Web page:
As the talent shortage continues, many employers hiring remote workers. As more organizations offer remote or hybrid work options, it’s no longer necessary to have a totally local workforce. Hiring remote workers requires you to rethink your “traditional” hiring process. Here are some tips to help you succeed.
Tip #1: Decide how far to cast your net
“Remote” is a fairly vague word, so you’ll need to define what that means for you. Do you still want to hire local employees, even though they’ll work from home? Maybe you’ll consider people from within the same state or region. For other roles where the talent shortage is more pervasive, it might make sense to work nationally or even globally. Once you open your hiring up beyond your local area/state, you’ll need to pay special attention to tax laws and liabilities and employee benefits at a minimum. If you’re willing to hire someone from another country, there are a whole host of compliance issues that can get you into a lot of trouble if you run afoul of them – from compensation to PTO to requirements for a local business entity and more. You may be required to provide equipment or funding for a home office, or calculate pay based on the cost of living where the person is located. This is an area where it definitely pays to have expert assistance.
Tip #2: If you’re hiring globally, pay special attention to the language in your job postings
Words matter, and all words are not understood universally. There may also be different discrimination or privacy laws where you are advertising, so FIRST make sure your job postings are legal. Avoid using jargon, metaphors, or other wording that is unique to your country/language. For example, in the US, we use a *lot* of sports analogies and metaphors in our writing, likely without even realizing it. Phrases like or “hit it out of the park” or “big hitter” or “threw a curve” do not make sense to people who don’t play/watch baseball, which is not popular in many parts of the world. Be very clear about how you are defining “remote” as many candidates will assume it means they can live anywhere and never have to come on-site. Be specific about the benefits to candidates of the remote opportunity – are the hours and days flexible? Will they have teammates available during their working hours?
Tip #3: Make sure your remote interview process is ready to go
If you’re going to be interviewing candidates in other locations, you had better be ready to do at least some of that virtually. That means using a scheduling tool that covers multiple time zones and using some sort of virtual communication platform. For F2F interviews, Zoom and Microsoft Teams are certainly acceptable. You may want to consider pre-recorded interviews for some of your initial screening efforts. A side benefit to this is that it ensures that each candidate is asked the same question(s). You’ll want to test your technology in advance. If you’re going to do a panel-style interview with multiple people in attendance, determine the best way to conduct those interviews so that everyone can see and hear. Consider time of day – it may be difficult to hold interviews when it’s extremely late (or extremely early) for one party. As always, check your lighting and location, turn off other notifications and distractions and practice looking into the camera.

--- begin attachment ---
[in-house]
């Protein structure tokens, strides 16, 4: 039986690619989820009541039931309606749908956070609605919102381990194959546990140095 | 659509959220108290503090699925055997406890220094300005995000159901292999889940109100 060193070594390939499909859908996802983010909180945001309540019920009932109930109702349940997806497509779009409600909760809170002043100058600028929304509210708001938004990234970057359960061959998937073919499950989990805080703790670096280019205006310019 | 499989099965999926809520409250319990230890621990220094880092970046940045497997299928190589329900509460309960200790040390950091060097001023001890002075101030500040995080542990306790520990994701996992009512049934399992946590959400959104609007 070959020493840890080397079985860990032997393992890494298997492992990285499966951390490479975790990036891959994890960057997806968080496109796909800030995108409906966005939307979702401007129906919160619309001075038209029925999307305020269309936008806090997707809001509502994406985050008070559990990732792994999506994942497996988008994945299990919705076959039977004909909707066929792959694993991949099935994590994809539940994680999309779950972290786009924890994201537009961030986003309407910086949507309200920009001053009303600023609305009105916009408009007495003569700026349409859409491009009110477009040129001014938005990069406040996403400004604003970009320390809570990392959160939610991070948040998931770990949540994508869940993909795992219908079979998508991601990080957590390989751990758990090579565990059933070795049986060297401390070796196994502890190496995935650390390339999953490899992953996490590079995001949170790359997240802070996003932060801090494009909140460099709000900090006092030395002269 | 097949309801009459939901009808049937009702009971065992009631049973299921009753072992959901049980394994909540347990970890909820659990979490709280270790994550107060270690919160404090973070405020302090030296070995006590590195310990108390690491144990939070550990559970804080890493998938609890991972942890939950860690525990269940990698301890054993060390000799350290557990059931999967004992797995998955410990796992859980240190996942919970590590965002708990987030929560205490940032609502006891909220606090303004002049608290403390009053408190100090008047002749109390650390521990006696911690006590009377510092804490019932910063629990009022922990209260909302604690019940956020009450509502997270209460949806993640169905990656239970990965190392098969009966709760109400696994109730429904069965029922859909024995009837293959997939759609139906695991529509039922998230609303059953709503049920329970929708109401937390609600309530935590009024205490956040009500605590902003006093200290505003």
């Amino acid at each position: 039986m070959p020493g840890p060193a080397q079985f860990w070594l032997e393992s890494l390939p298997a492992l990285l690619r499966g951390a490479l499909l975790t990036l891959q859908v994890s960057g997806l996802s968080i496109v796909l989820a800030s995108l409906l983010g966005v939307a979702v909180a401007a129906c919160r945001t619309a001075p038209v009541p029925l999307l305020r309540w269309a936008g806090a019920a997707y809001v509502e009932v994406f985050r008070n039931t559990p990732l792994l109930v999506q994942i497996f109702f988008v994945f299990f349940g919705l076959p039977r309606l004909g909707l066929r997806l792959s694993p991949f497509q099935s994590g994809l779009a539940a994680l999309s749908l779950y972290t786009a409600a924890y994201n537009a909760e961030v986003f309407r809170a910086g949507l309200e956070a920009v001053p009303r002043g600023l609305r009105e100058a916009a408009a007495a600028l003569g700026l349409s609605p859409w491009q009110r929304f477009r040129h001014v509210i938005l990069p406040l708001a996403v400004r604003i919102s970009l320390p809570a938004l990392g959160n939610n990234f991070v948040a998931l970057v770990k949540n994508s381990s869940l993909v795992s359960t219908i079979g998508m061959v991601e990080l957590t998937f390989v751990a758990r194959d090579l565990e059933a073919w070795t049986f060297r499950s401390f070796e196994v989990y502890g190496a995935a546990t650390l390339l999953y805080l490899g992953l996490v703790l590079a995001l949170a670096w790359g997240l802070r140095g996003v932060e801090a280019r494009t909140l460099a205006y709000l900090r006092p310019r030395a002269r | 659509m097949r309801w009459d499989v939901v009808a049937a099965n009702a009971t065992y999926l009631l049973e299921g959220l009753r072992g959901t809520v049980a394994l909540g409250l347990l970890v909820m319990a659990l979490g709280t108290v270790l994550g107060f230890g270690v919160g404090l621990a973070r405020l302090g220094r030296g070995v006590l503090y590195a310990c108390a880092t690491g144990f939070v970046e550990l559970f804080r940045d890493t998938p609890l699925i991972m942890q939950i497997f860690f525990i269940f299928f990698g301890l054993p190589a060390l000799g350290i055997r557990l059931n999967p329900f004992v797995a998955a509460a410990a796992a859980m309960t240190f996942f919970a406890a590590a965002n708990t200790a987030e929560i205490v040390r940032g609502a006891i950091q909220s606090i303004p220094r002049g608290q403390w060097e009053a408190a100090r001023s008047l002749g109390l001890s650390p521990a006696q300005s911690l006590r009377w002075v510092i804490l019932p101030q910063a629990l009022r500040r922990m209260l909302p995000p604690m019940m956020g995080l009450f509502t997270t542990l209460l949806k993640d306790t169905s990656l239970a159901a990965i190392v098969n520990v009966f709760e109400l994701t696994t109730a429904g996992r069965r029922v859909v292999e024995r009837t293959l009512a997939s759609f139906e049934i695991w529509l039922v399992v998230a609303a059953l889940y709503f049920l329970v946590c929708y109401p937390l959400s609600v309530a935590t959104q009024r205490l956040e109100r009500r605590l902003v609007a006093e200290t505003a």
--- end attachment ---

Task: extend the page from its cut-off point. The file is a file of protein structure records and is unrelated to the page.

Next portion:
Tip #4: Spend time on your virtual onboarding process BEFORE hiring remote workers
If hiring remote workers is new for your organization, you need to understand how you’re going to onboard and train someone who is working alone in a different location. Will they have a mentor or another buddy that is easily accessible during the times they are working? What can you do to build camaraderie among team members who are physically separated and may not ever meet in person? What sorts of pre-boarding activities can be completed before the new hire officially starts? Do you have cybersecurity needs that need to be addressed in advance? What about insurance obligations? Do you have electronic forms and e-signature processes in place? Many people don’t have access to a printer or scanner at home, so try to minimize the amount of paper documents you use. If time is a factor, you’ll also want to avoid sending paper documents by snail mail, especially if you’re sending them to another country. Make sure you understand what kind of tech, tools and other equipment will be needed so that your remote workers are set up for success.
Tip #5: Ask interview questions related to remote work
Ask probing questions to dig in to the candidate’s experience with remote work. Have they worked remotely in previous roles? How do they stay engaged and motivated? What kind of tech tools have they found valuable? What are their greatest challenges with remote work? How do they achieve work-life balance if they’re working from home? Many people find they work MORE hours because of the lack of physical boundaries between work and home. How do they deal with communication challenges? Not enough communication, miscommunication, unclear communication, lack of real-time communication, etc. are all issues that can make remote work challenging. This also gives you the opportunity to learn how you can improve your own remote work offerings.
There are many other issues to consider when hiring remote workers. Follow these tips and you’ll be more likely to have successful hires and more importantly, successful employees.